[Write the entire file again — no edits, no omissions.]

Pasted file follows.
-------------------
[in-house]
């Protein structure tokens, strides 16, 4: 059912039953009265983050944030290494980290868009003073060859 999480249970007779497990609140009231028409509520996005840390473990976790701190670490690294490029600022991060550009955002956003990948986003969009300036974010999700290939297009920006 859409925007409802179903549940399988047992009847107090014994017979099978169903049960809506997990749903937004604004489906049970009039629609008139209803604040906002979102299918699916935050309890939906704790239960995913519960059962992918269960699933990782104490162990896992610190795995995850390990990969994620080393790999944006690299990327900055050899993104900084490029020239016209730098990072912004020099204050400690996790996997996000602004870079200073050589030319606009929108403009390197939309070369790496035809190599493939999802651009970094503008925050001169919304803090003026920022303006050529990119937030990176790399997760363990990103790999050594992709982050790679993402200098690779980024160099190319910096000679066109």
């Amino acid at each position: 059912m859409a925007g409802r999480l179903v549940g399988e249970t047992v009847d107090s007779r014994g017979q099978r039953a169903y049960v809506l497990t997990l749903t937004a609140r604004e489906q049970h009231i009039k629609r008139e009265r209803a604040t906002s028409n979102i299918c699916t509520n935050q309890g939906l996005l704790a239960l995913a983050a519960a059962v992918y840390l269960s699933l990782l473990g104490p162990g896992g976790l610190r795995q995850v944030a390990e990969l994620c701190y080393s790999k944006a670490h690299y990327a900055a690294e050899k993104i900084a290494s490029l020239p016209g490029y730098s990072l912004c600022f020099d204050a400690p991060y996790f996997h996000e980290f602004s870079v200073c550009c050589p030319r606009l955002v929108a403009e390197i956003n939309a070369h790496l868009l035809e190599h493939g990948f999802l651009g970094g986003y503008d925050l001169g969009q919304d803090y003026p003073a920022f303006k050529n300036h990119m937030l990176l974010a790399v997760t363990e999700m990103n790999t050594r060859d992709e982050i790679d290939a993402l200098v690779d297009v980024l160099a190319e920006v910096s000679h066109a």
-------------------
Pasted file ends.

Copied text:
[in-house]
């Protein structure tokens, strides 16, 4: 059912039953009265983050944030290494980290868009003073060859 999480249970007779497990609140009231028409509520996005840390473990976790701190670490690294490029600022991060550009955002956003990948986003969009300036974010999700290939297009920006 859409925007409802179903549940399988047992009847107090014994017979099978169903049960809506997990749903937004604004489906049970009039629609008139209803604040906002979102299918699916935050309890939906704790239960995913519960059962992918269960699933990782104490162990896992610190795995995850390990990969994620080393790999944006690299990327900055050899993104900084490029020239016209730098990072912004020099204050400690996790996997996000602004870079200073050589030319606009929108403009390197939309070369790496035809190599493939999802651009970094503008925050001169919304803090003026920022303006050529990119937030990176790399997760363990990103790999050594992709982050790679993402200098690779980024160099190319910096000679066109």
């Amino acid at each position: 059912m859409a925007g409802r999480l179903v549940g399988e249970t047992v009847d107090s007779r014994g017979q099978r039953a169903y049960v809506l497990t997990l749903t937004a609140r604004e489906q049970h009231i009039k629609r008139e009265r209803a604040t906002s028409n979102i299918c699916t509520n935050q309890g939906l996005l704790a239960l995913a983050a519960a059962v992918y840390l269960s699933l990782l473990g104490p162990g896992g976790l610190r795995q995850v944030a390990e990969l994620c701190y080393s790999k944006a670490h690299y990327a900055a690294e050899k993104i900084a290494s490029l020239p016209g490029y730098s990072l912004c600022f020099d204050a400690p991060y996790f996997h996000e980290f602004s870079v200073c550009c050589p030319r606009l955002v929108a403009e390197i956003n939309a070369h790496l868009l035809e190599h493939g990948f999802l651009g970094g986003y503008d925050l001169g969009q919304d803090y003026p003073a920022f303006k050529n300036h990119m937030l990176l974010a790399v997760t363990e999700m990103n790999t050594r060859d992709e982050i790679d290939a993402l200098v690779d297009v980024l160099a190319e920006v910096s000679h066109a």